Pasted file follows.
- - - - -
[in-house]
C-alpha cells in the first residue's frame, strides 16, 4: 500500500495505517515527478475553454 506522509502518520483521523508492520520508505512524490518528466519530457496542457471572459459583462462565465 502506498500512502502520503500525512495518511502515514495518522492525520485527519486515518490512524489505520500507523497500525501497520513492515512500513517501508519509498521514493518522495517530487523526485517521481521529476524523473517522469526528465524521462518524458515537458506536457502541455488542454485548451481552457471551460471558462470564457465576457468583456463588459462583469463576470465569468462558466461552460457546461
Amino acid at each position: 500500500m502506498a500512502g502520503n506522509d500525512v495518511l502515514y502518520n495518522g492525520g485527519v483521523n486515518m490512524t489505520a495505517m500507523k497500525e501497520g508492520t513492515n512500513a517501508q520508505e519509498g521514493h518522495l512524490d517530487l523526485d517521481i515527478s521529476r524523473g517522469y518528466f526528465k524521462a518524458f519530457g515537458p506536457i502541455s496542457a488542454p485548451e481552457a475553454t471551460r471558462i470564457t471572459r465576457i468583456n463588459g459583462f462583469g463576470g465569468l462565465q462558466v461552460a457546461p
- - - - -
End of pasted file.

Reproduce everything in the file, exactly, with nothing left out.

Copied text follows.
[in-house]
C-alpha cells in the first residue's frame, strides 16, 4: 500500500495505517515527478475553454 506522509502518520483521523508492520520508505512524490518528466519530457496542457471572459459583462462565465 502506498500512502502520503500525512495518511502515514495518522492525520485527519486515518490512524489505520500507523497500525501497520513492515512500513517501508519509498521514493518522495517530487523526485517521481521529476524523473517522469526528465524521462518524458515537458506536457502541455488542454485548451481552457471551460471558462470564457465576457468583456463588459462583469463576470465569468462558466461552460457546461
Amino acid at each position: 500500500m502506498a500512502g502520503n506522509d500525512v495518511l502515514y502518520n495518522g492525520g485527519v483521523n486515518m490512524t489505520a495505517m500507523k497500525e501497520g508492520t513492515n512500513a517501508q520508505e519509498g521514493h518522495l512524490d517530487l523526485d517521481i515527478s521529476r524523473g517522469y518528466f526528465k524521462a518524458f519530457g515537458p506536457i502541455s496542457a488542454p485548451e481552457a475553454t471551460r471558462i470564457t471572459r465576457i468583456n463588459g459583462f462583469g463576470g465569468l462565465q462558466v461552460a457546461p